Force protection is Job One in Afghanistan

The News TribuneOctober 2, 2013 

U.S. Marines stand before the helmets, weapons, dogtags and boots of two fallen Marines during an April 2008 ceremony at Camp Bastion in southern Afghanistan.

THE ASSOCIATED PRESS, 2008

Two U.S. Marines killed and six aircraft destroyed in a Taliban raid last year; two major generals held responsible and forced into retirement this week.

That’s what real accountability looks like. Marine Commandant Gen. James F. Amos deserves credit for following the trail of a deadly blunder to the very top of the food chain.

The two-star generals he cashiered, Charles “Mark” Gurganus and Gregg Sturdevant, were reportedly highly competent officers and personal friends of Amos. Neither fact dissuaded the commandant from forcing their resignations Monday. Would that all of the military — and all public agencies and corporate boards, for that matter — were so adamant about good judgment at the top.

The devastating attack that killed Lt. Col. Christopher Raible and Sgt. Bradley Atwell is a cautionary tale for commanders managing the rapid drawdown of U.S. troops in Afghanistan.

As combat troops — including Joint Base Lewis-McChord soldiers — are being thinned out on the ground, protecting them gets progressively harder. There are fewer of them to watch each others’ backs, so commanders must be extra vigilant about providing adequate force protection.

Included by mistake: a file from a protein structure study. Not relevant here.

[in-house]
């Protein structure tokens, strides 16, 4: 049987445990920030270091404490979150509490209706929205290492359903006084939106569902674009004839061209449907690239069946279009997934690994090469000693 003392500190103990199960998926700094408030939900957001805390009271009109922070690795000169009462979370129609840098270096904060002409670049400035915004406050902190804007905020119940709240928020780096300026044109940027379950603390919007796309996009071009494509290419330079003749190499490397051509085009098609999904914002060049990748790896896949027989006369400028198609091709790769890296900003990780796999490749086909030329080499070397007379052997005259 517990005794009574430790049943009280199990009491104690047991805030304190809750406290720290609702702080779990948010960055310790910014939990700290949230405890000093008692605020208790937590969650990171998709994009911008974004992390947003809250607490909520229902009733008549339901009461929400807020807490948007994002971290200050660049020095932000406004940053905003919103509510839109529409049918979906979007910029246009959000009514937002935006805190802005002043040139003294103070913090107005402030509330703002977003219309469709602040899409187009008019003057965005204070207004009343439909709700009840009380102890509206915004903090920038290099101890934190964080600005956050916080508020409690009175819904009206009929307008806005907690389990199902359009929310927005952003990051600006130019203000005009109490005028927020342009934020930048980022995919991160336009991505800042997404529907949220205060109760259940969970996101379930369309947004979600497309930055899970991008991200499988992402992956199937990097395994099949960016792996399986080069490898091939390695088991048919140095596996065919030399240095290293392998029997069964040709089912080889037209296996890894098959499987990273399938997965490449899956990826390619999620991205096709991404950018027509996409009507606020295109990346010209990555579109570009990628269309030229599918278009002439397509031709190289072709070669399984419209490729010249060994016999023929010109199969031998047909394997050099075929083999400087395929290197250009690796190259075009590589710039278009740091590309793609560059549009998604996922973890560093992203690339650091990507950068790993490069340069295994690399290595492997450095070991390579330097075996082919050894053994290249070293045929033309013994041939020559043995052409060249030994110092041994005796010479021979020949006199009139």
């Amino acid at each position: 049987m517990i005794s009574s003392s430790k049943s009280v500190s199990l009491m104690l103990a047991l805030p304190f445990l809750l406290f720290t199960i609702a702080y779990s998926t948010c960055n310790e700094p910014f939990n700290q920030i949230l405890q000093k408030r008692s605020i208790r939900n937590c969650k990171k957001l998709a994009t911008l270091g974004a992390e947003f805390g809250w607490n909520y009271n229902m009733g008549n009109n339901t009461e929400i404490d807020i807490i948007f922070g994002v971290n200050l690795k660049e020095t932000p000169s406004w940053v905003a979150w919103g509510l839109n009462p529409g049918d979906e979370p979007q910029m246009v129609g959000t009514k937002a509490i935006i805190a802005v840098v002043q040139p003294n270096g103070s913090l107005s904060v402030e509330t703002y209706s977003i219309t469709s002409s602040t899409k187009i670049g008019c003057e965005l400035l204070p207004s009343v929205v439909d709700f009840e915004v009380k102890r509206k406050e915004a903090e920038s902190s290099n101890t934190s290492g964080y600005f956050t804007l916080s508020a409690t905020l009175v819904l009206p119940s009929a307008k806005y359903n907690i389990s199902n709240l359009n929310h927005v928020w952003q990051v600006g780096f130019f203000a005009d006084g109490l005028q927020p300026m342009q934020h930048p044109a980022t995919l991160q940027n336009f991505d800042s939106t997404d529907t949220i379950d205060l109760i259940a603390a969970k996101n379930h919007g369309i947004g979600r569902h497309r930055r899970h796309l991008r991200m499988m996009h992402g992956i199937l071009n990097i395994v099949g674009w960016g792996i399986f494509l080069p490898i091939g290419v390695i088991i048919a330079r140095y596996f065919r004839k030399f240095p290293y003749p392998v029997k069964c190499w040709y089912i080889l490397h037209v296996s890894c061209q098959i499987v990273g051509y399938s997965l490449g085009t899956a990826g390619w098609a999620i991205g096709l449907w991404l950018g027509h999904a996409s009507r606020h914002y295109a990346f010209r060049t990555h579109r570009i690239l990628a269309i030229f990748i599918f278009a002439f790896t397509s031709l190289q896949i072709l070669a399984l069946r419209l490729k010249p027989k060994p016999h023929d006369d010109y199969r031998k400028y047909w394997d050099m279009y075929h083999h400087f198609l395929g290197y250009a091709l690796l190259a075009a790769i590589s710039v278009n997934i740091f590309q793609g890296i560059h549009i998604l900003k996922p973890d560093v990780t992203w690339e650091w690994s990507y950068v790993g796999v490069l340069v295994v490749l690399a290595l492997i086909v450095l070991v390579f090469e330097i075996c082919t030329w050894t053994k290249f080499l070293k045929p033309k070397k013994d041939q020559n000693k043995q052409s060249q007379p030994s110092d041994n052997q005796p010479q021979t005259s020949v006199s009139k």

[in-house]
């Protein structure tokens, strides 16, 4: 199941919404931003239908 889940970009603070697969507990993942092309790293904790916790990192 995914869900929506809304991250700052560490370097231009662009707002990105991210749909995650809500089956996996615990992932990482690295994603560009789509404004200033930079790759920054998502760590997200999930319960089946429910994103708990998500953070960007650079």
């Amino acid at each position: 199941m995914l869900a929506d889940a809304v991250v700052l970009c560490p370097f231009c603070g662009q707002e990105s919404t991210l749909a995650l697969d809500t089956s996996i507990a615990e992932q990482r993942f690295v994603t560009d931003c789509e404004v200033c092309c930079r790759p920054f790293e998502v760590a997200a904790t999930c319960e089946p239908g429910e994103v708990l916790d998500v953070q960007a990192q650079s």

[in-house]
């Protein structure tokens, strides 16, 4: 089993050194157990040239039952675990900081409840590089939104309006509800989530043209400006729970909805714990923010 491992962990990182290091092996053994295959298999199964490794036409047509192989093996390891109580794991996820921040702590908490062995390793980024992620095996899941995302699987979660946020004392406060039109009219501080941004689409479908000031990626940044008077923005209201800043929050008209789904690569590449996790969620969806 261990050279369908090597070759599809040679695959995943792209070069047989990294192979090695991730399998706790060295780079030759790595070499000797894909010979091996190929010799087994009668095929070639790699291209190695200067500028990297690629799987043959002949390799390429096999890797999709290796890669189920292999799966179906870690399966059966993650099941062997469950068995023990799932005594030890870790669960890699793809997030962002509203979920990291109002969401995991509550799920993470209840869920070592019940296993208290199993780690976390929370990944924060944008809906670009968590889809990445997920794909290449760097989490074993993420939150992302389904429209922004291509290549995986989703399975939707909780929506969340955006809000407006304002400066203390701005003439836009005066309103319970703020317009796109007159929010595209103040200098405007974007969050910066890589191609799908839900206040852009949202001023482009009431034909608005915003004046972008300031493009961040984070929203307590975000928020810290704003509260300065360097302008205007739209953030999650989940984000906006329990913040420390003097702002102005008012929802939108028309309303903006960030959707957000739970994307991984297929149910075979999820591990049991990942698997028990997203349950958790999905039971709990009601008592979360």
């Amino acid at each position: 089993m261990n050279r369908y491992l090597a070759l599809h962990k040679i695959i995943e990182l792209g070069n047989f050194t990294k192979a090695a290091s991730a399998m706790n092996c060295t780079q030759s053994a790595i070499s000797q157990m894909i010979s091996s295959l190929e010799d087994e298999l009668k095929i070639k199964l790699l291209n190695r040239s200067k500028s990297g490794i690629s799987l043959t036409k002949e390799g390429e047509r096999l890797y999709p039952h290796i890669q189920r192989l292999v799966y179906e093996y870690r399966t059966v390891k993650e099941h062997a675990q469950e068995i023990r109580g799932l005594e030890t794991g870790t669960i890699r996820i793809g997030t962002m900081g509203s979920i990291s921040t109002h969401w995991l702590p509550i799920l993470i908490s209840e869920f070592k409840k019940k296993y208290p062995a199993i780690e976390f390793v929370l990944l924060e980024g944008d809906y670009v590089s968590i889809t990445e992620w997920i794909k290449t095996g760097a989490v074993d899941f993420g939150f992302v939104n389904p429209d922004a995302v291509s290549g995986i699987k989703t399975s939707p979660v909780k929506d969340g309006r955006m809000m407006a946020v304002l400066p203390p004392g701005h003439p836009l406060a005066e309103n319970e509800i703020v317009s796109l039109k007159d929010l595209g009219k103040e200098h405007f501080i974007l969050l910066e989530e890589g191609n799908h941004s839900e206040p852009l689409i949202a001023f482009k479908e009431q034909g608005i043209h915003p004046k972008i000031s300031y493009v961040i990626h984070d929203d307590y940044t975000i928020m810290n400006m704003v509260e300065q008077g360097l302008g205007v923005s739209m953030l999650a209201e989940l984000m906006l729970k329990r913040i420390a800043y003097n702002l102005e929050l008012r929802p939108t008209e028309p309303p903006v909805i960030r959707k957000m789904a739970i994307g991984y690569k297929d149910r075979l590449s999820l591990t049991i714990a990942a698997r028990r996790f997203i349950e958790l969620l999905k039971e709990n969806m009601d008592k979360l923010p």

The debacle at Camp Bastion on Sept. 14, 2012, is a case study in what happens when commanders let their guard down.

Marines and British forces were jointly responsible for guarding the large NATO base, which included a squadron of Marine Harrier jets. Both militaries were slipshod about it. The British reportedly failed to put reliable guards in the base’s watchtowers, and the Marines reduced the strength of their patrols from 325 to 100 in the months preceding the raid.

High-ranking officers had underestimated the Taliban, who aren’t short of courage or ingenuity. The insurgents spent months rehearsing a plan to penetrate Camp Bastion, which proved something less than a bastion. Fifteen infiltrators, dressed in U.S. uniforms, broke through the barbed wire perimeter with relative ease and battled hundreds of NATO troops for almost five hours.

Using rocket-propelled grenades, they demolished six $24 million Harrier jets and damaged most of the others, effectively destroying the entire squadron — the biggest single blow to U.S. air power since the Tet offensive of 1968.

Raible, the squadron commander, was killed charging the infiltrators with only a pistol; Atwell was killed in the same counterattack. Their heroics were impressive, but they should never have been forced to burnish Marine tradition with their blood.

American commanders have presumably learned their lesson. The fact that we’re winding down our war against the Taliban doesn’t mean the Taliban are winding down their war against us. U.S. troops in Afghanistan will be increasingly tempting targets as they grow fewer and weaker. Their superiors should be lying awake at night worrying about how to protect their lives.

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